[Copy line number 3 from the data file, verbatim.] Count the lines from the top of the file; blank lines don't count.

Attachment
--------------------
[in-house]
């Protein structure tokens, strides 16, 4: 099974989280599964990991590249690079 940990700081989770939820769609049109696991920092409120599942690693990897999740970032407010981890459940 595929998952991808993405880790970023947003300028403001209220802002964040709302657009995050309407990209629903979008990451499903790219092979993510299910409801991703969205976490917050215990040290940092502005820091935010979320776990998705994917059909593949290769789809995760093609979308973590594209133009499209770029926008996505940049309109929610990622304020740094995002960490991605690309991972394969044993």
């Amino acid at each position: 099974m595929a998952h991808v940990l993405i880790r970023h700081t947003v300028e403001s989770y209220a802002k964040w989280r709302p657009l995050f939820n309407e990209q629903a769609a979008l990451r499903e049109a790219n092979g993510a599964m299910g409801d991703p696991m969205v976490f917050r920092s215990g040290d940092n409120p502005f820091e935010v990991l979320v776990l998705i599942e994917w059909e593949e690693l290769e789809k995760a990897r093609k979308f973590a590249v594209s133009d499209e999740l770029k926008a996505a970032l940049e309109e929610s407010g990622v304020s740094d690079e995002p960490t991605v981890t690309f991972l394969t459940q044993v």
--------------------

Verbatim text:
């Amino acid at each position: 099974m595929a998952h991808v940990l993405i880790r970023h700081t947003v300028e403001s989770y209220a802002k964040w989280r709302p657009l995050f939820n309407e990209q629903a769609a979008l990451r499903e049109a790219n092979g993510a599964m299910g409801d991703p696991m969205v976490f917050r920092s215990g040290d940092n409120p502005f820091e935010v990991l979320v776990l998705i599942e994917w059909e593949e690693l290769e789809k995760a990897r093609k979308f973590a590249v594209s133009d499209e999740l770029k926008a996505a970032l940049e309109e929610s407010g990622v304020s740094d690079e995002p960490t991605v981890t690309f991972l394969t459940q044993v």